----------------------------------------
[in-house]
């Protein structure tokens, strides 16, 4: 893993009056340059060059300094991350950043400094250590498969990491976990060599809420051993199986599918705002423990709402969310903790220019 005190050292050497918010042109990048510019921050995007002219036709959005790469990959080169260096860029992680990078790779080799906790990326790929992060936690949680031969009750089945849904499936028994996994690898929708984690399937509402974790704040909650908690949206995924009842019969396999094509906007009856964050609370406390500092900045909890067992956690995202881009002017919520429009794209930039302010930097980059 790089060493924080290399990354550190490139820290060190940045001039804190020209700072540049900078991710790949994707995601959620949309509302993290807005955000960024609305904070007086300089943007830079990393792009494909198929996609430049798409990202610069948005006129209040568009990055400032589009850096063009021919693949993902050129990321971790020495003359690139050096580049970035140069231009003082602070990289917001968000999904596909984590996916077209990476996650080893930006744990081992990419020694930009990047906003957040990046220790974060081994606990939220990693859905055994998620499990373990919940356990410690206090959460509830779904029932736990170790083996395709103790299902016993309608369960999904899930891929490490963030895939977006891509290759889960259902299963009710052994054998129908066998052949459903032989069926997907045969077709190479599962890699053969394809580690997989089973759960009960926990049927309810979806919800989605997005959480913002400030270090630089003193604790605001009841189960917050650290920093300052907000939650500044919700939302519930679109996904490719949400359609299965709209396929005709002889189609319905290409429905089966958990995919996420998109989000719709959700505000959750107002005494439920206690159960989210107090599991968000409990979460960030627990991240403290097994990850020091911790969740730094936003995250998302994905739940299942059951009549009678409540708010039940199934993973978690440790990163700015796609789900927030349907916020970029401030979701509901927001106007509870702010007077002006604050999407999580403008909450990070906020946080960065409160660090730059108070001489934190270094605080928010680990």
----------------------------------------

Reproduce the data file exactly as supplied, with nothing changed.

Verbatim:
[in-house]
């Protein structure tokens, strides 16, 4: 893993009056340059060059300094991350950043400094250590498969990491976990060599809420051993199986599918705002423990709402969310903790220019 005190050292050497918010042109990048510019921050995007002219036709959005790469990959080169260096860029992680990078790779080799906790990326790929992060936690949680031969009750089945849904499936028994996994690898929708984690399937509402974790704040909650908690949206995924009842019969396999094509906007009856964050609370406390500092900045909890067992956690995202881009002017919520429009794209930039302010930097980059 790089060493924080290399990354550190490139820290060190940045001039804190020209700072540049900078991710790949994707995601959620949309509302993290807005955000960024609305904070007086300089943007830079990393792009494909198929996609430049798409990202610069948005006129209040568009990055400032589009850096063009021919693949993902050129990321971790020495003359690139050096580049970035140069231009003082602070990289917001968000999904596909984590996916077209990476996650080893930006744990081992990419020694930009990047906003957040990046220790974060081994606990939220990693859905055994998620499990373990919940356990410690206090959460509830779904029932736990170790083996395709103790299902016993309608369960999904899930891929490490963030895939977006891509290759889960259902299963009710052994054998129908066998052949459903032989069926997907045969077709190479599962890699053969394809580690997989089973759960009960926990049927309810979806919800989605997005959480913002400030270090630089003193604790605001009841189960917050650290920093300052907000939650500044919700939302519930679109996904490719949400359609299965709209396929005709002889189609319905290409429905089966958990995919996420998109989000719709959700505000959750107002005494439920206690159960989210107090599991968000409990979460960030627990991240403290097994990850020091911790969740730094936003995250998302994905739940299942059951009549009678409540708010039940199934993973978690440790990163700015796609789900927030349907916020970029401030979701509901927001106007509870702010007077002006604050999407999580403008909450990070906020946080960065409160660090730059108070001489934190270094605080928010680990």